After the development and production of the Arduino loggers was completed, they were installed into the system in an Australian-first trial in 2018. In Old Joe’s Creek catchment, seven Advanced BlokAid® units have been deployed within Melbourne Water’s stormwater drainage network and 25 of the low-cost Arduino based IoT loggers have been installed in council drainage pits within the industrial area. Flexibility through their size and functionality meant that it was safer and easier to install and redeploy as trends and result were collected, and when new areas of interest were identified.

Each Arduino sensor can monitor water depth (from which flow can be estimated), electric conductivity and temperature variations. While unusual water flow fluctuations can be caused by many legal inputs into the stormwater drainage infrastructure (e.g. water from cooling towers, wash down areas that are appropriately controlling their pollution, etc.), the quality of this water is generally such that most have low electric conductivities (as always, exceptions exist). As such, it is believed that with these three measurements, it would be possible to understand illicit inputs of pollution into stormwater networks.

Installation methods for the Arduino sensors inside the stormwater pipes were also thoroughly explored to ensure easy, quick and safe installation and maintenance (Figure 2). Importantly, ensuring that people avoided entering the stormwater drain was paramount. While all staff members are trained in confined spaces, it is a priority when confined space entry may be required that staff seek all alternative opportunities to avoid entry where possible. As such, we developed two options for installation: sandbag and a pole installation. Both options have their merits, and both allow for no entry installation and maintenance.

Figure 2: Arduino pole installation method to ensure cheap, quick and most importantly safe workplace.

To ensure that the data was accessible in real-time, a logging system was developed that could send data to an online server. Our logger was a simple Arduino based IoT device (Arduino coupled to a SIM card for telemetry). To save battery consumption, the interval of upload was varied depending on the activity seen in the drain by the sensor (if readings were less than 10% of the previous, then the sensor only uploaded every hour. If the readings changed by more than 10%, then the sensor uploaded data every 2 minutes). In general, the sensors would work for around 2-4 weeks without battery replacement. Newer developments have allowed the loggers to function in the same way, and can now continue to operate continuously for over 12 months on smaller battery packs.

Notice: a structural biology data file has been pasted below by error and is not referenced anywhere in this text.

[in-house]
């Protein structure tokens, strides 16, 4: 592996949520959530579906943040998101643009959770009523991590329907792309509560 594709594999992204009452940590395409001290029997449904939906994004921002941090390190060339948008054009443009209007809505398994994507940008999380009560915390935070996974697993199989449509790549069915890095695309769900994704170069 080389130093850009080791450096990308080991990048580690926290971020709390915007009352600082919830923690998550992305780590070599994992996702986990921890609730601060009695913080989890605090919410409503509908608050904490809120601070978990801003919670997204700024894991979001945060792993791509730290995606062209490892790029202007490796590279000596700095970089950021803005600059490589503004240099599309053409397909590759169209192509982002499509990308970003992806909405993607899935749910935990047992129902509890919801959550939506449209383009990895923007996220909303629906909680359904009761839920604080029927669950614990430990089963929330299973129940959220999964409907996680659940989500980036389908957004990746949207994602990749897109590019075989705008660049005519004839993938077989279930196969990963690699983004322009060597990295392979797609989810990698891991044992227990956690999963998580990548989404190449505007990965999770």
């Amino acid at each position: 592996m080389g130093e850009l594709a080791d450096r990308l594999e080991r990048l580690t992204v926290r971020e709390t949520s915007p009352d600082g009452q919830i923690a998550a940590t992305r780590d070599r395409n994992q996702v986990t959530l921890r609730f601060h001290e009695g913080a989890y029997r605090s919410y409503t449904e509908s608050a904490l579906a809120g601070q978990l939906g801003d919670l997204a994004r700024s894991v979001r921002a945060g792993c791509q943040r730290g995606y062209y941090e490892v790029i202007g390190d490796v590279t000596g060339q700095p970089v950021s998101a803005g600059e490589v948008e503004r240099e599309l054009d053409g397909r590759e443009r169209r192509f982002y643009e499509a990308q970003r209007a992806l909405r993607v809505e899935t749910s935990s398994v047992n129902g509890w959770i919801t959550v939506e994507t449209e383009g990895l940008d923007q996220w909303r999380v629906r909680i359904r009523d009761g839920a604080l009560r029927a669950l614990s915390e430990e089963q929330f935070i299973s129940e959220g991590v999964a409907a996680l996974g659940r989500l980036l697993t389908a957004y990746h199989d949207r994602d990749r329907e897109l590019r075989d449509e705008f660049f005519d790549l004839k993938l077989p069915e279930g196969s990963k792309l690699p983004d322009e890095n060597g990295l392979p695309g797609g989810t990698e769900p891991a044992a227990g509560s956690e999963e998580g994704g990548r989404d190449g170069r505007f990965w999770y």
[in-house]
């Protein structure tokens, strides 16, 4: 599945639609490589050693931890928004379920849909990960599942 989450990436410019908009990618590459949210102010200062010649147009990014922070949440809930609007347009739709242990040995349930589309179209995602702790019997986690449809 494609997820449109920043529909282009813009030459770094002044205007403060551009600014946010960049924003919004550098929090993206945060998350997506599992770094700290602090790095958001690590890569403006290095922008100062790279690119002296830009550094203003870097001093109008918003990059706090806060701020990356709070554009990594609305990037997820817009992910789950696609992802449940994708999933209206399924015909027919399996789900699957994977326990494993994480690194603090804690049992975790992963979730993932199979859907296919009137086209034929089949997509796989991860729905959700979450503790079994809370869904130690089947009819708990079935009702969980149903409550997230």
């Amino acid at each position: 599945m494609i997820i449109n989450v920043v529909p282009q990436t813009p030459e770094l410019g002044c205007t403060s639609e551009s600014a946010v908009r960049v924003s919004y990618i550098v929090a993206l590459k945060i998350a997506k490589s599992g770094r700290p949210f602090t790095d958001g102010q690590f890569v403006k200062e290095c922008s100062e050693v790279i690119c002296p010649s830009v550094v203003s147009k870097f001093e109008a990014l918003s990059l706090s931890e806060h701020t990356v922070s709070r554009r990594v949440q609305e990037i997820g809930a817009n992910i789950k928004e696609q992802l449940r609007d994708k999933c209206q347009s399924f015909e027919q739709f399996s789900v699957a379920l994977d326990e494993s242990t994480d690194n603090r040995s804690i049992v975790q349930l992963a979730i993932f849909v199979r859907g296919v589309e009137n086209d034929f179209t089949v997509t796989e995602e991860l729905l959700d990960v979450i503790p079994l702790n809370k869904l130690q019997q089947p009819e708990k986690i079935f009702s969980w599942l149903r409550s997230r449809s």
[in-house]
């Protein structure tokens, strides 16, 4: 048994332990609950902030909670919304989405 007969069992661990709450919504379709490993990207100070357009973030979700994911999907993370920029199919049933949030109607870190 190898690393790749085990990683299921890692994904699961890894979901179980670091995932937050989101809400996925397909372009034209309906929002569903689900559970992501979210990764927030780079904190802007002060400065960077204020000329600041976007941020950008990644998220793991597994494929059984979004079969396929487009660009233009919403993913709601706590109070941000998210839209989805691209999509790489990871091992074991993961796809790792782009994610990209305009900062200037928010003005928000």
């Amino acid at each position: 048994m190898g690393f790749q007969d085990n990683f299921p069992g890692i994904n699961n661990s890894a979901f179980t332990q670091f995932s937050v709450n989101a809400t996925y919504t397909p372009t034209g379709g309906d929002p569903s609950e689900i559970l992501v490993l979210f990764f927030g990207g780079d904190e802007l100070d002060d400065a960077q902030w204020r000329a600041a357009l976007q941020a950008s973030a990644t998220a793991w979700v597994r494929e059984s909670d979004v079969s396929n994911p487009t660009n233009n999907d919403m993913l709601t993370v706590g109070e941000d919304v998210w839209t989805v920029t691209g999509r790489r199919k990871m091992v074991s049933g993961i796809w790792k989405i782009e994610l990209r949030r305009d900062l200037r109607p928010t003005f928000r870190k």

The data is visually accessible on a website server system, which allows users from the multi stakeholder working group look at the datasets, manipulate them and interpret (Figure 3). The sever also allows users to set thresholds for each measured parameter and send texts message alerts to responders; to avoid having alerts during rainfall (when inputs are varied), it is possible to use Melbourne’s weather radar to calculate rainfall totals in the catchment and deactivate alerts during wet weather periods.

Figure 3: Webpage interface setup to view device locations, datasets and to set alarms for any unusual activity detected. Red dots indicate individual sensor location sites.

Initial outcomes from live pollution detection trial  

In total, 30 Arduino sensors were built for placement in the Old Joe’s Creek catchment, and they were maintained fortnightly for about 12 months. As this was the first installation of these sensors, there were some missing datasets as sensors had to be reconfigured through time, especially with regard to the type of epoxy that was used for waterproofing and protection. Overall, approximately eight months of continuous data is available for 20 Arduino sensors.

During the monitoring period, there were a number of events detected in the stormwater drainage system. Figure 4-top shows an extract of data collected from five sensors during a dry weather period. Note the land uses for each sensor;

ORANGE sensor is capturing entirely residential land-use, GREEN sensor is capturing stormwater from industrial only and a small road area, RED sensor is capturing a catchment that contains both GREEN and ORANGE sensor areas but also some other industrial catchments.

The final two sensors (marked with X in Figure 4-top) are capturing two smaller industrial catchment areas and were installed later once it was determined that interesting signals were being detected at the RED and GREEN sites.

Figure 4-middle and Figure 4-bottom both show the results of just two-day periods where there was no detectable rainfall in the catchment in the previous three days. It is important to note the timing of the irregular peaks in flow rates that occur during working hours of each day for the catchments that contain industrial areas. While these peaks in flow could be due to industrial cooling devices or wash down areas, it is important to note that these data were taken in May, where air temperatures were such that heating would be the preference in this period of time. Furthermore, we observed unusual electric conductivity trends during some of these events, sometimes indicating very high salinities. Further work is required to understand the quality of these releases, and the future work of this project includes the development of a turbidity sensor that can detect impaired water quality.